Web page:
Tuesday, November 25, 2008

Acting and excitement

And the ever constant supply of entertainment. I guess i could shut it all off and just read, but there it is, buzzing away in the corner like a malcontent. I could feed it some more but he'll only bite my hand off and then what will i do. I've gotta sit still, sometimes that's all I'm really worth. Like chewing on a tough piece of bread, i need a good nothing. See, i need it like i always do, a good shot of nothing breathing up and down my arms, letting the hairs sway like a reverberating sea shanty.

Saturday, August 09, 2008

War and what to do of an evening

The trouble of time and what to do with it shouldn't be much of a problem at all, but there it is, gnawing away. I'm supposed to be going to this party tonight, which shouldn't be much of an evening, and I'd definitely rather be at another friend's house, drinking wine and chatting. The problem is boys, single boys. They're so horny and desperate, and seem intent on talking an incredible amount of nonsense. And as I'm going with my girlfriend, we'll probably both get bored very quickly and leave soon after. Maybe i could ring my other friend after. Then there's the war in Georgia, and I wonder what they are doing tonight. We'll never be at war, will we? Not until we get really poor, or invaded again. I think we're due. Then there's tomorrow's race, which my girlfriend is driving me to in Doncaster (Askern actually) and I'm already on my way (2 pints this afternoon). However, I'm not going to duck out, as Cookie did this afternoon (very poor). I shall race tomorrow, and it will be wonderful. Monday off, thank God. Another game of tennis with Nick, hopefully as god as the one on friday, which was prbably our best ever match, in terms of quality.

Sunday, July 27, 2008

Lessons in liberty

Travelling seems to be an idea of yourself - how your imprint looks on another alien place.

The Russian air-con whirs so violently that we have to leave it on the fan setting. This in itself is a distracting noise and the novel that has gripped me all afternoon has been placed by my side due to the disturbance.

Santiago is a place that tests you. It can bring out the best and worst. Touts can be young or old and are shameless in selling you a product or merely the story of their poverty. Growing tired of the constant shouts, i found relief in the internet - my first indulgence in four weeks of travelling through Cuba. Sending a brief email to my father - quickly finding nostalgia in recent events, notably our truck journey to Santiago along the coast - and a few messages to friends has me shedding a few tears and my chest is full of comfort. It's what i needed, and it enables me - knowing that I'm loved and not just a "walking ATM machine" as an Israeli traveller described it - to understand better who i am here. At times, just for sheer difference, i answer 'yes' to the shouts of 'taxi' or indulge my victimhood by snidely barraging them with my own rant - "Sunglasses? Two dollars?" The man waves me away and i get some brief satisfaction that he may have got the message, or maybe seen things from my perspecive. It's petty and arrogant, but it makes me feel better. Not that everyone who is poor or just looking to make a quick buck from naive tourists belittles themselves to the same cliches. There's a lovely exchange Sally has with a beautiful old lady smoking a fat cigar, and after telling her that she dances in one of the local clubs, the two of them salsa in the square. But this is, ofcourse, only possible because she speaks Spanish. I don't, and it's an embarrassment I've been carrying round for four weeks. Fascinated by its history, I thought about the trip eight months ago - plenty of time to take a Spanish course, and at least give it a decent bash. But instead, I've simply asked for a few tips from my girlfrien and fumbled through with a phrasebook. In truth, I've relied far too heavily on her and I've had to admit to myself that it's limited my experience. Even if i accept that my Spanish is poor to non-existent, my effort at times has matched my skill. As she continues to tell me, the only way to learn is to be shameless. I tell myself that on my return I'll make a proper effort to learn and on our next visit i'll be much braver but it's a kop out and i know it.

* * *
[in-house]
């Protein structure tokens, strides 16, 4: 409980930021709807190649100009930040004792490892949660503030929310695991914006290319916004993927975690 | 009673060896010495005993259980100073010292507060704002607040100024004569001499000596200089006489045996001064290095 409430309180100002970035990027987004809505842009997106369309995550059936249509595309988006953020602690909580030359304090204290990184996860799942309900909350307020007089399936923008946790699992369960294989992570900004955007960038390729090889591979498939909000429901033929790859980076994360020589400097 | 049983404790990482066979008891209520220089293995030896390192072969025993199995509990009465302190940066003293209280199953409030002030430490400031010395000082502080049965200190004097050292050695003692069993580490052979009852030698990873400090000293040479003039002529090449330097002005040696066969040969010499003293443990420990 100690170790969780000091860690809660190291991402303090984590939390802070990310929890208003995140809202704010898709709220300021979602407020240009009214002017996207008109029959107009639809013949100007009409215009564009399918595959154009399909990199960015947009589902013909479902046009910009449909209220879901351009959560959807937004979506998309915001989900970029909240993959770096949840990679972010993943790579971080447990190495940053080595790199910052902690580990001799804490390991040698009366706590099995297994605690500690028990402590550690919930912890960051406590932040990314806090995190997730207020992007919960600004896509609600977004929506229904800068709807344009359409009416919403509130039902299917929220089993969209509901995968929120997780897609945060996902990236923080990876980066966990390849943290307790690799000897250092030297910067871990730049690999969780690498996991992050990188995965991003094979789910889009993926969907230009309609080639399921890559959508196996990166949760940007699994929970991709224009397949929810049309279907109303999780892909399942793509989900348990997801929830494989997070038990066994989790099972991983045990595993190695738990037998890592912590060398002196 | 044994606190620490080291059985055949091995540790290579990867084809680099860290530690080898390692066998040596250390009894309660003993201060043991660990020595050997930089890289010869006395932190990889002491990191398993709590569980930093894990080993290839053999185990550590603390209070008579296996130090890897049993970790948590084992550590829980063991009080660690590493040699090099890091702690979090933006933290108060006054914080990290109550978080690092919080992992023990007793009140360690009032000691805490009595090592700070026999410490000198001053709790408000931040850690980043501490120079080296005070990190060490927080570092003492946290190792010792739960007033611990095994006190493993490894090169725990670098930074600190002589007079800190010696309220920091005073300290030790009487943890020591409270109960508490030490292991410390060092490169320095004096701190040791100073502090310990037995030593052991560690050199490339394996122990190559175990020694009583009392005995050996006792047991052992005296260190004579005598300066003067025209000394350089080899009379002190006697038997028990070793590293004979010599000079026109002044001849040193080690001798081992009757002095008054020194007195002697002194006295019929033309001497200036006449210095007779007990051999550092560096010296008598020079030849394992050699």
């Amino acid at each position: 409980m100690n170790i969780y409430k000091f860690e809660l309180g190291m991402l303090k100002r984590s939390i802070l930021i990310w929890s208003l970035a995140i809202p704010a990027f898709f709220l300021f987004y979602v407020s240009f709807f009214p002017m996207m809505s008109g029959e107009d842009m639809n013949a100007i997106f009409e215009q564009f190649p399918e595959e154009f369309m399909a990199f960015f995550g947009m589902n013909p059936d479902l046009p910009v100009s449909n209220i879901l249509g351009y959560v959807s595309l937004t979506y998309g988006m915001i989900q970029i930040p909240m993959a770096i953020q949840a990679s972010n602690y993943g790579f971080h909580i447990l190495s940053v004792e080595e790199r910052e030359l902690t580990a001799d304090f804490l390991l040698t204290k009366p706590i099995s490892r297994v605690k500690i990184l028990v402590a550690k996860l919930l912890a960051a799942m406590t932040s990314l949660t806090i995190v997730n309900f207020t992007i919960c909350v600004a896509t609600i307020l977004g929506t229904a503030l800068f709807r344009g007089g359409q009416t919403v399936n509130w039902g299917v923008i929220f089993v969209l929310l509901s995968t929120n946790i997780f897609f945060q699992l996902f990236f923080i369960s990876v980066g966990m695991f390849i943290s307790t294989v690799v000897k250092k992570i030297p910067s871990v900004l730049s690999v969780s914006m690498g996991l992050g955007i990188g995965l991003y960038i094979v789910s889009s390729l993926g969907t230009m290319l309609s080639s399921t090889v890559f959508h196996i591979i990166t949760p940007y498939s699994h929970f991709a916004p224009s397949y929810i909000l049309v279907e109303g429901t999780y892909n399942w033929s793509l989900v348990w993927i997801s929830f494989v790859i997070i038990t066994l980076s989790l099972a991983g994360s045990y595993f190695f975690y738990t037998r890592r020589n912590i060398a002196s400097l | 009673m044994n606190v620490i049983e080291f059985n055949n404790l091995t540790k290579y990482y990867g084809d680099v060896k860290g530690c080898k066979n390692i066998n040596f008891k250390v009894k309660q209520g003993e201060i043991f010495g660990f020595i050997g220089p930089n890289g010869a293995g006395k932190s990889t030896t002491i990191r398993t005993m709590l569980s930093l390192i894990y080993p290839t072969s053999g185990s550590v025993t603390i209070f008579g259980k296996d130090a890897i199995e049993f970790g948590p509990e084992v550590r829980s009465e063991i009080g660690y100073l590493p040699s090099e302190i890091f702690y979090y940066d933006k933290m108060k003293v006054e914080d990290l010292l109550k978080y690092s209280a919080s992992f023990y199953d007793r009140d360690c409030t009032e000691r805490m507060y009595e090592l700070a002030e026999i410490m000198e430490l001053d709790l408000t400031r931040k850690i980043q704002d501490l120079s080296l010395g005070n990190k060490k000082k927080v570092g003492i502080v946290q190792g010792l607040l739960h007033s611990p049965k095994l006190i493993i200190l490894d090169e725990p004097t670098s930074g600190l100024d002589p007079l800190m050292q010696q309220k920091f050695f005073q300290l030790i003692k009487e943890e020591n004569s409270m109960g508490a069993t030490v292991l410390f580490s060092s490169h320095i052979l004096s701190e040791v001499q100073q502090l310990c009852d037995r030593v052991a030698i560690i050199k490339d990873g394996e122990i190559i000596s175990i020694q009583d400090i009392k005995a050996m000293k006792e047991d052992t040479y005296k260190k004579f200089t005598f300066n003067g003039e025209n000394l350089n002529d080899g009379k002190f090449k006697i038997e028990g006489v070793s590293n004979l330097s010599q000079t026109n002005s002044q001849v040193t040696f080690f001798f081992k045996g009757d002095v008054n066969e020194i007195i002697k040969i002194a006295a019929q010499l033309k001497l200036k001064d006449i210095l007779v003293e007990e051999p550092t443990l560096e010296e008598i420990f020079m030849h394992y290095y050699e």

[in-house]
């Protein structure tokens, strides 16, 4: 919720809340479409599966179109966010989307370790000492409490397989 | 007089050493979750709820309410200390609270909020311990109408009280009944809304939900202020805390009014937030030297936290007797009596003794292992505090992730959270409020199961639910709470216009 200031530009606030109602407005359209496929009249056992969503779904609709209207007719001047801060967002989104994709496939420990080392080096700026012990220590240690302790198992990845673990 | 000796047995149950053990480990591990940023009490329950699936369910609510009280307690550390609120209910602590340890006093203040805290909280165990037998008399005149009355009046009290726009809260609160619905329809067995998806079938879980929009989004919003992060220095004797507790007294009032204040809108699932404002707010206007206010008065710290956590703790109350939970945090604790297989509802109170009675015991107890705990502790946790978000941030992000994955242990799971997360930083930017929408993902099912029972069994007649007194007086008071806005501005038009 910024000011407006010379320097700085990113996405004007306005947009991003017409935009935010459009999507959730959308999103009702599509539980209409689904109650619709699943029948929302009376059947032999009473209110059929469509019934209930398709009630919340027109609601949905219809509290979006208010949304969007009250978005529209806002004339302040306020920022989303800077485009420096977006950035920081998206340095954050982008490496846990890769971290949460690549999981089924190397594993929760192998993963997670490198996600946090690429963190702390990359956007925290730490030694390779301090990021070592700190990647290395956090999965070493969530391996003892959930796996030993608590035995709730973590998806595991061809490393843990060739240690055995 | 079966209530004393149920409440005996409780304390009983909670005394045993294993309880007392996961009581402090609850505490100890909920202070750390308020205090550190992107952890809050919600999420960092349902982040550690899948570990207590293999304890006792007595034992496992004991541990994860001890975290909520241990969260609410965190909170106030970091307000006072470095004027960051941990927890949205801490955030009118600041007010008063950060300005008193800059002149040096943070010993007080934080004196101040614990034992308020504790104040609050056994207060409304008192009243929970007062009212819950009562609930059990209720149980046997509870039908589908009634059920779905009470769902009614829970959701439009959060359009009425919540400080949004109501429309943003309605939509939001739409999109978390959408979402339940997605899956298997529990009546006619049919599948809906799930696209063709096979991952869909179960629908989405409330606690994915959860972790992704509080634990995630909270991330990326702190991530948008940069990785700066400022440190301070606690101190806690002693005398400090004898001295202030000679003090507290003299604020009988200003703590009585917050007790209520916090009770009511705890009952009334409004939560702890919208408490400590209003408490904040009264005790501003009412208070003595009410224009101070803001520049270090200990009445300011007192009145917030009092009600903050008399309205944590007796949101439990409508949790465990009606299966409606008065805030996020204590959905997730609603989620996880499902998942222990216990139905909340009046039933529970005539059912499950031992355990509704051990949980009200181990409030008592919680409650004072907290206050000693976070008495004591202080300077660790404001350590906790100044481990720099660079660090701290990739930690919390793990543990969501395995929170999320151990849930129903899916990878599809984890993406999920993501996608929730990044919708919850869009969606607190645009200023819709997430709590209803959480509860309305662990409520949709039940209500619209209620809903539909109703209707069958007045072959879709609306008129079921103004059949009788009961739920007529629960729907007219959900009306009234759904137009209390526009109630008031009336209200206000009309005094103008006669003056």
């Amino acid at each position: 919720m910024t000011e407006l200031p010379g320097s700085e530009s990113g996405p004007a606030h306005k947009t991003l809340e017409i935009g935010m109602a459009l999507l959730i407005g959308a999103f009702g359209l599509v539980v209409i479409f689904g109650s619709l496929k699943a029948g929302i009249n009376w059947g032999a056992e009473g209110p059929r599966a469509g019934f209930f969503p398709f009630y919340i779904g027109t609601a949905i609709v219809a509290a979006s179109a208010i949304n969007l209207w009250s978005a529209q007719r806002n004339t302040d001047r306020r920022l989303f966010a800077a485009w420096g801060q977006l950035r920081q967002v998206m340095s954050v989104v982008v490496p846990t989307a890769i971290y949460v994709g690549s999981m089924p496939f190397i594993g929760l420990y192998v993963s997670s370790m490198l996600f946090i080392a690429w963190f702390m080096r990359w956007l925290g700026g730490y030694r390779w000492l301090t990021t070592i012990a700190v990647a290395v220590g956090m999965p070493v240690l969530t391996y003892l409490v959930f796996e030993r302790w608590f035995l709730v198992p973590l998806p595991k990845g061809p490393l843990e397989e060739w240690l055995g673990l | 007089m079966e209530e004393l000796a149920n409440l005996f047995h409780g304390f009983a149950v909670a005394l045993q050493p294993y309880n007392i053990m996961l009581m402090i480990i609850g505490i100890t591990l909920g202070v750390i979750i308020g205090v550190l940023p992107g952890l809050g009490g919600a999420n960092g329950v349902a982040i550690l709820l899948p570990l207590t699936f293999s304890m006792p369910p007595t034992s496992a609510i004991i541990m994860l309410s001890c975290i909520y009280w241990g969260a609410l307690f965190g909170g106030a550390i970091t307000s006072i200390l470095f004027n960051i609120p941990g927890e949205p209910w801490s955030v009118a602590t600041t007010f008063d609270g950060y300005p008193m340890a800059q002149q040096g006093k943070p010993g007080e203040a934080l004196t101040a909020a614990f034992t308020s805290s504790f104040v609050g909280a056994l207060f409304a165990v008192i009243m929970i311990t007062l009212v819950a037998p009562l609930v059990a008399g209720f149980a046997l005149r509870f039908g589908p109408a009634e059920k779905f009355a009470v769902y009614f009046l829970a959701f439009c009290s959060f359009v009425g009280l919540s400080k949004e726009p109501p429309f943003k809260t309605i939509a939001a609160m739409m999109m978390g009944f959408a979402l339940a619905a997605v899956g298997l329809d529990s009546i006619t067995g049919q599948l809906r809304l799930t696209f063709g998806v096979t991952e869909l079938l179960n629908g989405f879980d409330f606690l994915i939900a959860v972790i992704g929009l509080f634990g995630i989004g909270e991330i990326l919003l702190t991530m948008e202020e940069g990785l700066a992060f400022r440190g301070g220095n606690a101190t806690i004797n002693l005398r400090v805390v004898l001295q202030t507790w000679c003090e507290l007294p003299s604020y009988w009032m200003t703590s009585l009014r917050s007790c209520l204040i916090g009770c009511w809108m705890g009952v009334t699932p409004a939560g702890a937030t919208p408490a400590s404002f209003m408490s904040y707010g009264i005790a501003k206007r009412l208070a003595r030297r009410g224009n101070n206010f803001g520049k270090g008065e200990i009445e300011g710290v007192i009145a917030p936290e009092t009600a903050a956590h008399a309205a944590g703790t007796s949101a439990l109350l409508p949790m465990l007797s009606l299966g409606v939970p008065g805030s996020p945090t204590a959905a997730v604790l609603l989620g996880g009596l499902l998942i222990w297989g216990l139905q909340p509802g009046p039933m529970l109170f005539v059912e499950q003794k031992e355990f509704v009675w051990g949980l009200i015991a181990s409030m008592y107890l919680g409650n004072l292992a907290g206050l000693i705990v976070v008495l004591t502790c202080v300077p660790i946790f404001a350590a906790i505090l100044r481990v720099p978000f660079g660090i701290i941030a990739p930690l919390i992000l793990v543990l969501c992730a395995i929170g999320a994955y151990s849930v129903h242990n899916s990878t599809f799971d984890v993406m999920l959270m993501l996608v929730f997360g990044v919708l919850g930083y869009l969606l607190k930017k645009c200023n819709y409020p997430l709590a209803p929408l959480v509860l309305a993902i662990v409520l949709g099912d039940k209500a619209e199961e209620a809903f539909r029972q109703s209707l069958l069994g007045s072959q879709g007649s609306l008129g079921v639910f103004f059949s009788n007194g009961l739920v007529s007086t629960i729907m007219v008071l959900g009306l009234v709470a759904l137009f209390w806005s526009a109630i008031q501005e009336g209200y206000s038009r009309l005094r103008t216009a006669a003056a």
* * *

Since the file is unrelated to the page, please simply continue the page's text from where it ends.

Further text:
Monday, December 04, 2006

Nuclear deterrant and the "special relationship"

"When it comes to nuclear weapons, visions of uncoupling Britain from the US ignore a few realities that our senior politicians never mention. As Dan Plesch, the London-based academic and author who has made it his business to shine light on these things, points out, Britain's current nuclear weapons system (and, indeed, the one that looks likely to replace it) is umbilically linked to the US. The missiles themselves are leased from the US government. They depend on American maintenance - carreid out at a base in King's Bay, Georgia - and American software. All this has one crucial upshot: though we get them on the cheap, paying as little as a 10th of the sum they would have cost if we built and maintained them ourselves, they fail what Plesch calls "the 1940s test": if we were at war without the say-so of the US, we probably couldn't use them. "The current system is like an insurance policy that the insurer can take away if they don't want you to use it," he says. "And how bad a deal is that?"

Taken from an article in Friday's G2.

And today, we learn that the government are to cut our nuclear weapons by 20% to 160 warheads, yet renew the Trident contract. The problem of the nuclear deterrant debate - which I oppose entirely simply because it has more to do with reputation and our standing in international politics - is that not enough MPs believe it is a bad thing. A minority of Labour MPs and some Lib Dems. Getting rid of the Trident contract would be the first sign of severing our close ties with the US, and becoming more Euro-centric, whic I see as a good thing. Do Germany suffer from not being a nuclear power? Not at all. In fact, it gives them greater freedom from a Pax Americana.